Keep Your Eyes Healthy with These Eye Makeup Dos and Don’ts
Whether glamming it up for a holiday party, or just tackling your everyday makeup regime, there’s no denying that eye makeup—including your favourite tools like mascara, eyeliner, and eye shadow—add a little oomph to your look. But take heed: dressing up your eyes is a form of primping and pampering that comes with a caveat. Sometimes, something as enjoyable as getting your eyes all prettied up can cause harm, so follow these eye makeup tips to keep your eyes safe, and infection-free.
1. DON’T use eye makeup that has expired
Makeup can be pricey, so it’s understandable as to why someone might not want to toss out those little luxuries like mascara or liquid eyeliner. Some have a tendency to hang onto their eye makeup long after the product’s expiry date, but doing so can be an unsafe—and all-around unsanitary—decision. Want to know the shelf life of a given product? Somewhere near the ingredients label lies the answer. There, you’ll find a batch number, expiry date, or in many cases an icon that looks like an open jar. On that image, you may see a number followed by an “M” (for month) or a “Y” (meaning year). This indicates the company’s recommendation for how long you can continue to use a product after you’ve broken the seal. For example, you might see a 6M on the item. That just means that once you’ve opened and used the product, you should throw it away after a six month period.
2. DON’T use dried-out mascara after the three-month marks
According to a recent study published in the International Journal of Cosmetic Science, over 85% of women who wear mascara admit to using theirs well past its expiry date. And just like spoiled milk, it’s a good idea to steer clear of a product that’s gone bad...
After just three months, your mascara tube becomes prime real estate for bacteria to fester and, ultimately, flourish in. The same study revealed that 79% of samples of mascara tubes contained bacteria like staph infections, conditions that can ultimately pose real harm to your eyes. Want to avoid catching an infection? Check out these tips below:
- Replace your mascara every three to four months, or at least when you start to notice the product clumping on the wand. If it starts to smell a little pungent, that’s also indicative that the product is expiring. In that case, throw it out.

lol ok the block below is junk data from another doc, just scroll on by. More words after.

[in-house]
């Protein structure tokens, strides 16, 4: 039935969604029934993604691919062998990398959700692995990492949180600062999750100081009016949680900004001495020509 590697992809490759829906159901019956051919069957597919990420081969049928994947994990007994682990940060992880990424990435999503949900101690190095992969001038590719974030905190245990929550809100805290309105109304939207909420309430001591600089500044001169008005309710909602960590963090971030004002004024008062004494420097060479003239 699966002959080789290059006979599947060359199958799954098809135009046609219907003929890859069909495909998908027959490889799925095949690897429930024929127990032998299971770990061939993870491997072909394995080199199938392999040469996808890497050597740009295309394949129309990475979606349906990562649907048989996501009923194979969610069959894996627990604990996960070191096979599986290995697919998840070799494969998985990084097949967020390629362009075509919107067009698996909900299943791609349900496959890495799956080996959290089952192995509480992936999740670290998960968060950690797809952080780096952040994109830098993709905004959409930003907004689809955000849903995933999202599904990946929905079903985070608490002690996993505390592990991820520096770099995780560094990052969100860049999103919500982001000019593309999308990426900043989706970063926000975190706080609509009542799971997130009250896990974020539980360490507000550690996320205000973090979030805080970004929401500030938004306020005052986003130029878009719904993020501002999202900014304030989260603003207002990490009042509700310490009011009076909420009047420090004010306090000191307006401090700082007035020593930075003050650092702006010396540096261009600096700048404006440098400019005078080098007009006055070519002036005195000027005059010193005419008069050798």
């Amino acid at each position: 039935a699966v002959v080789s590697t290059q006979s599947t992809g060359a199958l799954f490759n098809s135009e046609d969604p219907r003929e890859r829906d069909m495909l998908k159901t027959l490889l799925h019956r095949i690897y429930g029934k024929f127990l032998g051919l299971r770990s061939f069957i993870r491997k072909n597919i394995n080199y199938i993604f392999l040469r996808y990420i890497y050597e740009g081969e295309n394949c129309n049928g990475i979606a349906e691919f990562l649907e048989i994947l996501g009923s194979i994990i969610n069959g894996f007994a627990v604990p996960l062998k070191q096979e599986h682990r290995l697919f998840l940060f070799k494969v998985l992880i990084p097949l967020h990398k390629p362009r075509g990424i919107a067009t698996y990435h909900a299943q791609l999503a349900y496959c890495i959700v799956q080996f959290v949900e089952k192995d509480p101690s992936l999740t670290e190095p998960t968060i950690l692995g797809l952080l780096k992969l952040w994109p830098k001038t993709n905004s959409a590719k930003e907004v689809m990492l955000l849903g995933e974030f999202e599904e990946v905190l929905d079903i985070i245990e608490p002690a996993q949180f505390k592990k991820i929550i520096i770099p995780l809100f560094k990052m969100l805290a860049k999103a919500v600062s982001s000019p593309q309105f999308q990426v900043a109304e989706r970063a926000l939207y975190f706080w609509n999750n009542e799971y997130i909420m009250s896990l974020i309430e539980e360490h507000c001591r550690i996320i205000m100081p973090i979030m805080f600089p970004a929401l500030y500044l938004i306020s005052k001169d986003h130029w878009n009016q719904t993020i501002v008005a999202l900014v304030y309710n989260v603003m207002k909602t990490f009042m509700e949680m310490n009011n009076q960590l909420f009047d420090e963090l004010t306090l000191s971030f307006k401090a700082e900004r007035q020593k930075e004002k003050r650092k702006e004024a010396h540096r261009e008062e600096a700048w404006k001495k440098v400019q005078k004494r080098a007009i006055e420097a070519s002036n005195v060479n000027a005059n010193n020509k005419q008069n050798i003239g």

- Don’t share your mascara with anyone (more on that below).
- Replace an old tube of mascara with a new product after you’ve had any kind of eye infection.
- Finding it hard to use up all that mascara in a three-month period of time? Pick up a mini-tube, which you can find at most retailers.
3. DO take a break from wearing makeup after you’ve had LASIK
After having laser eye surgery or any type of vision correction procedure, most optometrists and eye surgeons recommend avoiding makeup for at least a few days. We’ve compiled a handy post-LASIK activity schedule which will tell you what a reasonable amount of time is to wait until you can apply eye makeup after you’ve had your procedure.
4. DON’T share your eye makeup (ever)
You know the drill. You’ve left your eyeliner at home and you feel absolutely bare without it. If this kind of mini-drama has happened to you before, you’ve no doubt had to make alternate plans, like peeping over your cubicle to ask your colleague to borrow theirs. In the past, your mom might’ve told you to never share your eye makeup. Turns out, she was right all along. Just like with mascara, germs live and breed on your makeup brushes—same goes for eyeliner and eye shadow (especially if you use your finger to smear it over your eyelid). These germs are highly contagious and can be easily spread just by sharing a product.
5. DO clean your makeup brushes (often)
Cleaning your makeup brushes often and always (especially those that come into close contact with your eyes), on a regular basis washes away all the germs that can gather. Lots of makeup stores and pharmacies sell a soft soap designed to clean the bristles of your brushes. Wear pencil eyeliner regularly? Sharpen it after every use to shed the tool of the eyeliner build-up.